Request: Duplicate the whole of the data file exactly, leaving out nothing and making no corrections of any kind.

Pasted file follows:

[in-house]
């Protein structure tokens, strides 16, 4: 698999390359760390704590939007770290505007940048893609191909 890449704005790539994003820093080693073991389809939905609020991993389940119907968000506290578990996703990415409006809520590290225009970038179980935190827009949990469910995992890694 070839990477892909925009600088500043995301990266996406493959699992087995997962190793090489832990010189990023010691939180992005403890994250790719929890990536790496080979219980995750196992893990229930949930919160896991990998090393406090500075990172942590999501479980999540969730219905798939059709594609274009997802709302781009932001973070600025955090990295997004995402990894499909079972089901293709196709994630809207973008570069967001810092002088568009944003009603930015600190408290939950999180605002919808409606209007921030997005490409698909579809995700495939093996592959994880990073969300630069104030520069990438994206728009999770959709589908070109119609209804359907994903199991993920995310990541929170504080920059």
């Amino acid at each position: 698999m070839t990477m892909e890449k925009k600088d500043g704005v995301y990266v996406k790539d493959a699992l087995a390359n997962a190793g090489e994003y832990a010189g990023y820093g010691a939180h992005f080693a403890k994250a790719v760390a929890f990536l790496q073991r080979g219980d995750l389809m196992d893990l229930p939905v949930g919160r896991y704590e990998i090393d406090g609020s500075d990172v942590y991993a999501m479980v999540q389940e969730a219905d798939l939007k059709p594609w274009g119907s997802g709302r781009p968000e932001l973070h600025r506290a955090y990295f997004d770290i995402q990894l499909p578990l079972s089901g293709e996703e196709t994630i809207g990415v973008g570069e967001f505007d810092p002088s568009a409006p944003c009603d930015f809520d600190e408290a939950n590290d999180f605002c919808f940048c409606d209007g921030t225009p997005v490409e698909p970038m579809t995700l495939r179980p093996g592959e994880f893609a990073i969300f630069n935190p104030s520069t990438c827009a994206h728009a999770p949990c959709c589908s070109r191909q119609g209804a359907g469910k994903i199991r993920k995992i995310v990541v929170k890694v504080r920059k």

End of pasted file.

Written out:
[in-house]
């Protein structure tokens, strides 16, 4: 698999390359760390704590939007770290505007940048893609191909 890449704005790539994003820093080693073991389809939905609020991993389940119907968000506290578990996703990415409006809520590290225009970038179980935190827009949990469910995992890694 070839990477892909925009600088500043995301990266996406493959699992087995997962190793090489832990010189990023010691939180992005403890994250790719929890990536790496080979219980995750196992893990229930949930919160896991990998090393406090500075990172942590999501479980999540969730219905798939059709594609274009997802709302781009932001973070600025955090990295997004995402990894499909079972089901293709196709994630809207973008570069967001810092002088568009944003009603930015600190408290939950999180605002919808409606209007921030997005490409698909579809995700495939093996592959994880990073969300630069104030520069990438994206728009999770959709589908070109119609209804359907994903199991993920995310990541929170504080920059």
């Amino acid at each position: 698999m070839t990477m892909e890449k925009k600088d500043g704005v995301y990266v996406k790539d493959a699992l087995a390359n997962a190793g090489e994003y832990a010189g990023y820093g010691a939180h992005f080693a403890k994250a790719v760390a929890f990536l790496q073991r080979g219980d995750l389809m196992d893990l229930p939905v949930g919160r896991y704590e990998i090393d406090g609020s500075d990172v942590y991993a999501m479980v999540q389940e969730a219905d798939l939007k059709p594609w274009g119907s997802g709302r781009p968000e932001l973070h600025r506290a955090y990295f997004d770290i995402q990894l499909p578990l079972s089901g293709e996703e196709t994630i809207g990415v973008g570069e967001f505007d810092p002088s568009a409006p944003c009603d930015f809520d600190e408290a939950n590290d999180f605002c919808f940048c409606d209007g921030t225009p997005v490409e698909p970038m579809t995700l495939r179980p093996g592959e994880f893609a990073i969300f630069n935190p104030s520069t990438c827009a994206h728009a999770p949990c959709c589908s070109r191909q119609g209804a359907g469910k994903i199991r993920k995992i995310v990541v929170k890694v504080r920059k």